absent on a daily basis 
               
0–2 percent  440 100   82 98 65 100 76
3–5 percent  4,560 99   89 96 79 97 74
6–10 percent  5,300 99   87 95 77 97 69
More than 10 percent  1,260 98   80 95 72 95 73
                 
Prevalence of violent incidents11                 
No violent incidents  570 100   72 94 58 93 69
Any violent incidents  10,990 99   88 96 78 97 72
1 Examples of natural disasters provided to respondents were earthquakes or tornadoes.
2 Examples of chemical, biological, or radiological threats or incidents provided to respondents were the release of mustard gas, anthrax, smallpox, or radioactive materials.
3 Respondents were asked, "How would you describe the crime level in the area(s) in which your students live?" Response options included "high level of crime," "moderate level of crime," "low level of crime," and "students come from areas with very different levels of crime."
4 Responding schools that did not have race/ethnicity on the sampling frame (2 percent of schools) are excluded from the base.
5 Student-to-FTE ratio was calculated by dividing the total number of students enrolled in the school by the total number of full-time-equivalent teachers and aides. The total number of full-time-equivalent teachers and aides is a combination of the full-time and part-time teachers and aides, including special education teachers and aides, with an adjustment to compensate for the part-time status.
6 Respondents were asked, "How many classroom changes do most students make in a typical day?" Responses exclude morning arrival and afternoon departure.
7 Respondents were asked, "During the 2005–2006 school year, did you have any sworn law enforcement officers, security guards, or security personnel present at your school at least once a week?"
8 Serious discipline problems include student racial tensions, student bullying, student sexual harassment of other students, student verbal abuse of teachers, widespread disorder in classrooms, student acts of disrespect for teachers, gang activities, and cult or extremist group activities. If a respondent reported that any of these problems occurred daily or weekly in their school, each was counted once in the total number of serious discipline problems.
9 Transfers as a percentage of enrollment combines the number of students who were transferred to a school and the number of students who were transferred from a school divided by the total number of students enrolled in the school.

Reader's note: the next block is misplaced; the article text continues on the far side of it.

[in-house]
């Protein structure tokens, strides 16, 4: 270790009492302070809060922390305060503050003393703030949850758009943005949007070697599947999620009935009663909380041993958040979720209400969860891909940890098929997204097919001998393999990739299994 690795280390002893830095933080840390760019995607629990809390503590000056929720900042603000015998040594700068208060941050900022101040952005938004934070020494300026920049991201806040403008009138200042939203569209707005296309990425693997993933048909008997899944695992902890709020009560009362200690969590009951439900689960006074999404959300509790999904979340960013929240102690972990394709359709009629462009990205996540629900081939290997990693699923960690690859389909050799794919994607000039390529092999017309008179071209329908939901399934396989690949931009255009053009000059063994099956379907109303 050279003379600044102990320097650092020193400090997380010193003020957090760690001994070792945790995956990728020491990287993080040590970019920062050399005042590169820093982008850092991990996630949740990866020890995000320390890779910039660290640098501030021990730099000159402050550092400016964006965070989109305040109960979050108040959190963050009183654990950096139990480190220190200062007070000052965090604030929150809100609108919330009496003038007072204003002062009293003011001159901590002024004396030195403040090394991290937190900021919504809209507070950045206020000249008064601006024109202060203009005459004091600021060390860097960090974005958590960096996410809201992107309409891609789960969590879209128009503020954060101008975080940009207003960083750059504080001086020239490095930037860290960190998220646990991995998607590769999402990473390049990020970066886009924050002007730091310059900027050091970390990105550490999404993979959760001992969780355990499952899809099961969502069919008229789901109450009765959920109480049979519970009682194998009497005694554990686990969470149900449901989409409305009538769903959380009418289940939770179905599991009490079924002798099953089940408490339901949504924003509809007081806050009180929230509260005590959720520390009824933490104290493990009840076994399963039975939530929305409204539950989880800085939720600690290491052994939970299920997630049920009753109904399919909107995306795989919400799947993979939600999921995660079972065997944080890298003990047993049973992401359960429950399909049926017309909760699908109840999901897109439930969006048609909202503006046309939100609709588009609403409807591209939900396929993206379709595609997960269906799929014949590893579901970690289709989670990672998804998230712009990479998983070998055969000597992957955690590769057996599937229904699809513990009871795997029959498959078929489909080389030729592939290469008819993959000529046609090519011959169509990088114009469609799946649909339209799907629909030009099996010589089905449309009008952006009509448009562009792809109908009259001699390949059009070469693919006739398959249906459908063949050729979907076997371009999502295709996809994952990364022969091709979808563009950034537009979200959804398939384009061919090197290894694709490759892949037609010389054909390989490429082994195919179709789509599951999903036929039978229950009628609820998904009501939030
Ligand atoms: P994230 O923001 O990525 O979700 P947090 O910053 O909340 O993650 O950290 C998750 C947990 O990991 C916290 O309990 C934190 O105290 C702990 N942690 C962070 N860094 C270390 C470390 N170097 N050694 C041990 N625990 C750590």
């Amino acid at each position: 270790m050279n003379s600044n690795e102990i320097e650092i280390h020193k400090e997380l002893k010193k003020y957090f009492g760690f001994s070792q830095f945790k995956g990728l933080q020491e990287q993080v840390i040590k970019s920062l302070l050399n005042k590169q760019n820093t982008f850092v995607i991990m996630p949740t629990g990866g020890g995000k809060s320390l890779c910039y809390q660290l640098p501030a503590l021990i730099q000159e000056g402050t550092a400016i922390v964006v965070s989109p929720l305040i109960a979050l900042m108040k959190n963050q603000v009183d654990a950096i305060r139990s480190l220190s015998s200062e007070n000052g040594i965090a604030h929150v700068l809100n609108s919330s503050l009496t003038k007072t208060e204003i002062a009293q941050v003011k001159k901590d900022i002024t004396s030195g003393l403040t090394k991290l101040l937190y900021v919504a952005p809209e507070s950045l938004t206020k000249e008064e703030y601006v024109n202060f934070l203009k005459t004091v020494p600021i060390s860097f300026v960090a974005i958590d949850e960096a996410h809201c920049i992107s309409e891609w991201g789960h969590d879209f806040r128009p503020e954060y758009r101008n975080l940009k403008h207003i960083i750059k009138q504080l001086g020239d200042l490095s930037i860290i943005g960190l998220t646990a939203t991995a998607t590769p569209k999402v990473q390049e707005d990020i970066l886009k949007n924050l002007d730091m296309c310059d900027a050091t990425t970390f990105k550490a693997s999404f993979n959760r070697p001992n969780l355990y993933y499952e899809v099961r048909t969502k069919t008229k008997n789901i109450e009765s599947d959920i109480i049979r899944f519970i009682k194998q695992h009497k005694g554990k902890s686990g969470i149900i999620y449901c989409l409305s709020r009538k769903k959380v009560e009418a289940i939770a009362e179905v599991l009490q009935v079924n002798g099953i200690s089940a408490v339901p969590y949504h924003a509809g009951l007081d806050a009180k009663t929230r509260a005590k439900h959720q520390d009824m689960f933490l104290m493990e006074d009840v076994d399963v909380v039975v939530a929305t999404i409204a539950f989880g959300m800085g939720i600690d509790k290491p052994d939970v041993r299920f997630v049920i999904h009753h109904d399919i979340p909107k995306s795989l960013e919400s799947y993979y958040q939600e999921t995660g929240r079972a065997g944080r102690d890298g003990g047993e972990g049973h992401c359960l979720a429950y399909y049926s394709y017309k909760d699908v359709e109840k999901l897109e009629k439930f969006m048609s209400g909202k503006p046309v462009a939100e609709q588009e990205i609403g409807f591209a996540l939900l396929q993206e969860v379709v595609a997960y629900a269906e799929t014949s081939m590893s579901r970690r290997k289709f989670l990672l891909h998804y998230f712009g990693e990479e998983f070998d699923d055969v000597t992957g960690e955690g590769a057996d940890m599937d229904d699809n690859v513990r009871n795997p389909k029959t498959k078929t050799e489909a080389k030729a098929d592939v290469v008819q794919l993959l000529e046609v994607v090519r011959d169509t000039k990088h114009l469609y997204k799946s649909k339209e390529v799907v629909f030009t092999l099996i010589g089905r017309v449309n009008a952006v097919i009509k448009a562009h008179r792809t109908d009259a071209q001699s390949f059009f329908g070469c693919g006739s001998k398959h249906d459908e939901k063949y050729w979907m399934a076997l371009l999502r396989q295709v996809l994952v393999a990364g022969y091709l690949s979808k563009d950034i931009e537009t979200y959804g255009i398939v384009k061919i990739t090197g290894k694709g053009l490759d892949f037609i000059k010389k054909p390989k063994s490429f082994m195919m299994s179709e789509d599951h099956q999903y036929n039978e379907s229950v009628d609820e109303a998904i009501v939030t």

10 Schoolwide disruptions include actions that disrupted school activities such as death threats, bomb threats, and chemical, biological, or radiological threats. Respondents were instructed to exclude all fire alarms, including false alarms.
11 Violent incidents include rape or attempted rape, sexual battery other than rape, physical attack or fight with or without a weapon, threat of physical attack with or without a weapon, and robbery with or without a weapon.
NOTE: Respondents were included as having a written plan for responding to at least one crisis situation if they reported that they had a written plan that described procedures for any of the following: school shootings; natural disasters; hostages; bomb threats or incidents; or chemical, biological, or radiological threats or incidents. Detail may not sum to totals because of rounding. Responses were provided by the principal or the person most knowledgeable about crime and safety issues at the school. High schools are defined as schools in which the lowest grade is not lower than grade 9 and the highest grade is not higher than grade 12.
SOURCE: U.S. Department of Education, National Center for Education Statistics (NCES), 2005–06 School Survey on Crime and Safety (SSOCS), 2006.


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National Center for Education Statistics - http://nces.ed.gov
U.S. Department of Education